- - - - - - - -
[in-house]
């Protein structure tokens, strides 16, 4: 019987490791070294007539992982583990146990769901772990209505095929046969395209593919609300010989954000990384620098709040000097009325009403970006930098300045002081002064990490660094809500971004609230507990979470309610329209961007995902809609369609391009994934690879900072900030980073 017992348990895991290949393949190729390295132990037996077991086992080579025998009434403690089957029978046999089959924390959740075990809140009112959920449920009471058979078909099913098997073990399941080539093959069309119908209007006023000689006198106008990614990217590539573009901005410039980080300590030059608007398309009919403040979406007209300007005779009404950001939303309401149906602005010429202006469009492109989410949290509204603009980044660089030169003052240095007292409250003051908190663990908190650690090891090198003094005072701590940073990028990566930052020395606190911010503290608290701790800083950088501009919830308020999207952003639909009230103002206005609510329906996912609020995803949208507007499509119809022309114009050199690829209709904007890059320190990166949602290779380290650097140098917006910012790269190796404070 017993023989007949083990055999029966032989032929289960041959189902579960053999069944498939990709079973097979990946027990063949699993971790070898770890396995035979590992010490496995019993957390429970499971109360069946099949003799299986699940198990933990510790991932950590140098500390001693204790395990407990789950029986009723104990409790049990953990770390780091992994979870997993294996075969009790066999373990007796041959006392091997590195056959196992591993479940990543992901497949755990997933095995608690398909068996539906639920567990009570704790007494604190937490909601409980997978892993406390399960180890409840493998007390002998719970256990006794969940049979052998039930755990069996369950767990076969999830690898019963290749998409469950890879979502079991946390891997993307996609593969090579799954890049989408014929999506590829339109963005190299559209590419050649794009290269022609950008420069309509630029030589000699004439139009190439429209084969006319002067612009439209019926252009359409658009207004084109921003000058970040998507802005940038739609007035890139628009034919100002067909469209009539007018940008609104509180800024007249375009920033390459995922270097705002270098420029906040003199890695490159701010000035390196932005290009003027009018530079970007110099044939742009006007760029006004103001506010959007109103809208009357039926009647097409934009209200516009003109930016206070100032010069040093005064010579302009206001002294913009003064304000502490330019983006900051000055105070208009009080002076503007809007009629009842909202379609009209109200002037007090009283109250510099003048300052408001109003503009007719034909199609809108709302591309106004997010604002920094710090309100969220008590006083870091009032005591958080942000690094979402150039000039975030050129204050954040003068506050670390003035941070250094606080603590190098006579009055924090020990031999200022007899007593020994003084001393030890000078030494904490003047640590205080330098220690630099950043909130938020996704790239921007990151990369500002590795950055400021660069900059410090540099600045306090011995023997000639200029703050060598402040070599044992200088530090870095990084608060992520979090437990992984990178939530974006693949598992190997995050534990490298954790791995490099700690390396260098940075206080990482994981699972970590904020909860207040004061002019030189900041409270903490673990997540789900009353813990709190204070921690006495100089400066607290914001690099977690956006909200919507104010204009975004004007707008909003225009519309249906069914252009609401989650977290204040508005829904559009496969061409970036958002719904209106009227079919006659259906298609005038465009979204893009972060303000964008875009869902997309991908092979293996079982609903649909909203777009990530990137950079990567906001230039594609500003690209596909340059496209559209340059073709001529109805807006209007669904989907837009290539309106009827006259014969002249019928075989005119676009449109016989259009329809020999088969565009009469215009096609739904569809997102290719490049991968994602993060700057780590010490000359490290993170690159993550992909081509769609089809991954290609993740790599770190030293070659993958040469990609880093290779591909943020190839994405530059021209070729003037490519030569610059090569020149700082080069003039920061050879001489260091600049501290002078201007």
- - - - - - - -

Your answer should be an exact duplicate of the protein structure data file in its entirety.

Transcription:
[in-house]
């Protein structure tokens, strides 16, 4: 019987490791070294007539992982583990146990769901772990209505095929046969395209593919609300010989954000990384620098709040000097009325009403970006930098300045002081002064990490660094809500971004609230507990979470309610329209961007995902809609369609391009994934690879900072900030980073 017992348990895991290949393949190729390295132990037996077991086992080579025998009434403690089957029978046999089959924390959740075990809140009112959920449920009471058979078909099913098997073990399941080539093959069309119908209007006023000689006198106008990614990217590539573009901005410039980080300590030059608007398309009919403040979406007209300007005779009404950001939303309401149906602005010429202006469009492109989410949290509204603009980044660089030169003052240095007292409250003051908190663990908190650690090891090198003094005072701590940073990028990566930052020395606190911010503290608290701790800083950088501009919830308020999207952003639909009230103002206005609510329906996912609020995803949208507007499509119809022309114009050199690829209709904007890059320190990166949602290779380290650097140098917006910012790269190796404070 017993023989007949083990055999029966032989032929289960041959189902579960053999069944498939990709079973097979990946027990063949699993971790070898770890396995035979590992010490496995019993957390429970499971109360069946099949003799299986699940198990933990510790991932950590140098500390001693204790395990407990789950029986009723104990409790049990953990770390780091992994979870997993294996075969009790066999373990007796041959006392091997590195056959196992591993479940990543992901497949755990997933095995608690398909068996539906639920567990009570704790007494604190937490909601409980997978892993406390399960180890409840493998007390002998719970256990006794969940049979052998039930755990069996369950767990076969999830690898019963290749998409469950890879979502079991946390891997993307996609593969090579799954890049989408014929999506590829339109963005190299559209590419050649794009290269022609950008420069309509630029030589000699004439139009190439429209084969006319002067612009439209019926252009359409658009207004084109921003000058970040998507802005940038739609007035890139628009034919100002067909469209009539007018940008609104509180800024007249375009920033390459995922270097705002270098420029906040003199890695490159701010000035390196932005290009003027009018530079970007110099044939742009006007760029006004103001506010959007109103809208009357039926009647097409934009209200516009003109930016206070100032010069040093005064010579302009206001002294913009003064304000502490330019983006900051000055105070208009009080002076503007809007009629009842909202379609009209109200002037007090009283109250510099003048300052408001109003503009007719034909199609809108709302591309106004997010604002920094710090309100969220008590006083870091009032005591958080942000690094979402150039000039975030050129204050954040003068506050670390003035941070250094606080603590190098006579009055924090020990031999200022007899007593020994003084001393030890000078030494904490003047640590205080330098220690630099950043909130938020996704790239921007990151990369500002590795950055400021660069900059410090540099600045306090011995023997000639200029703050060598402040070599044992200088530090870095990084608060992520979090437990992984990178939530974006693949598992190997995050534990490298954790791995490099700690390396260098940075206080990482994981699972970590904020909860207040004061002019030189900041409270903490673990997540789900009353813990709190204070921690006495100089400066607290914001690099977690956006909200919507104010204009975004004007707008909003225009519309249906069914252009609401989650977290204040508005829904559009496969061409970036958002719904209106009227079919006659259906298609005038465009979204893009972060303000964008875009869902997309991908092979293996079982609903649909909203777009990530990137950079990567906001230039594609500003690209596909340059496209559209340059073709001529109805807006209007669904989907837009290539309106009827006259014969002249019928075989005119676009449109016989259009329809020999088969565009009469215009096609739904569809997102290719490049991968994602993060700057780590010490000359490290993170690159993550992909081509769609089809991954290609993740790599770190030293070659993958040469990609880093290779591909943020190839994405530059021209070729003037490519030569610059090569020149700082080069003039920061050879001489260091600049501290002078201007």